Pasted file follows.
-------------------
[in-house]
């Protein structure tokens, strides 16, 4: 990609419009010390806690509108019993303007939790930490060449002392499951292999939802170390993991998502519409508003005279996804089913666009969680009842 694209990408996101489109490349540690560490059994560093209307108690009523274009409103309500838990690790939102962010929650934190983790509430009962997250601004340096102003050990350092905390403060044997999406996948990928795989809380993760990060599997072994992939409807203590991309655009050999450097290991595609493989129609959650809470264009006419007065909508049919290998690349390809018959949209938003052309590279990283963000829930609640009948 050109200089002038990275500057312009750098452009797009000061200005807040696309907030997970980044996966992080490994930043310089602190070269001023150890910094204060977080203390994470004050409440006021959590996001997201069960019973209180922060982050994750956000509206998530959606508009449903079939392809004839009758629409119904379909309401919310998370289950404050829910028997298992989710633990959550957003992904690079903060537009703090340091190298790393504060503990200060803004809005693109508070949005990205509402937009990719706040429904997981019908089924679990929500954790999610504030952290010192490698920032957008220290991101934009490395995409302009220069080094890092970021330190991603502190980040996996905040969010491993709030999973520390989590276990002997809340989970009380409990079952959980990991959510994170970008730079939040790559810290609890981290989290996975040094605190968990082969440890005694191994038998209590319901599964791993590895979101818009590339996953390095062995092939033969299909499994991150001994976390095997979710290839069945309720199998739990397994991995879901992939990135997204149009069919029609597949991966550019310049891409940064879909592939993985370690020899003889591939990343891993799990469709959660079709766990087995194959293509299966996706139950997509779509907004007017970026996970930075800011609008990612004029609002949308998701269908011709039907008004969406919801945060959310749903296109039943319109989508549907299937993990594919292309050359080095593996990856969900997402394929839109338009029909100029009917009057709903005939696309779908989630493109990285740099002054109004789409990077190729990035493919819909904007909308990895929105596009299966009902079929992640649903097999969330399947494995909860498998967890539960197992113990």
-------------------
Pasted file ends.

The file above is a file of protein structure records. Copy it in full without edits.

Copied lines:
[in-house]
């Protein structure tokens, strides 16, 4: 990609419009010390806690509108019993303007939790930490060449002392499951292999939802170390993991998502519409508003005279996804089913666009969680009842 694209990408996101489109490349540690560490059994560093209307108690009523274009409103309500838990690790939102962010929650934190983790509430009962997250601004340096102003050990350092905390403060044997999406996948990928795989809380993760990060599997072994992939409807203590991309655009050999450097290991595609493989129609959650809470264009006419007065909508049919290998690349390809018959949209938003052309590279990283963000829930609640009948 050109200089002038990275500057312009750098452009797009000061200005807040696309907030997970980044996966992080490994930043310089602190070269001023150890910094204060977080203390994470004050409440006021959590996001997201069960019973209180922060982050994750956000509206998530959606508009449903079939392809004839009758629409119904379909309401919310998370289950404050829910028997298992989710633990959550957003992904690079903060537009703090340091190298790393504060503990200060803004809005693109508070949005990205509402937009990719706040429904997981019908089924679990929500954790999610504030952290010192490698920032957008220290991101934009490395995409302009220069080094890092970021330190991603502190980040996996905040969010491993709030999973520390989590276990002997809340989970009380409990079952959980990991959510994170970008730079939040790559810290609890981290989290996975040094605190968990082969440890005694191994038998209590319901599964791993590895979101818009590339996953390095062995092939033969299909499994991150001994976390095997979710290839069945309720199998739990397994991995879901992939990135997204149009069919029609597949991966550019310049891409940064879909592939993985370690020899003889591939990343891993799990469709959660079709766990087995194959293509299966996706139950997509779509907004007017970026996970930075800011609008990612004029609002949308998701269908011709039907008004969406919801945060959310749903296109039943319109989508549907299937993990594919292309050359080095593996990856969900997402394929839109338009029909100029009917009057709903005939696309779908989630493109990285740099002054109004789409990077190729990035493919819909904007909308990895929105596009299966009902079929992640649903097999969330399947494995909860498998967890539960197992113990």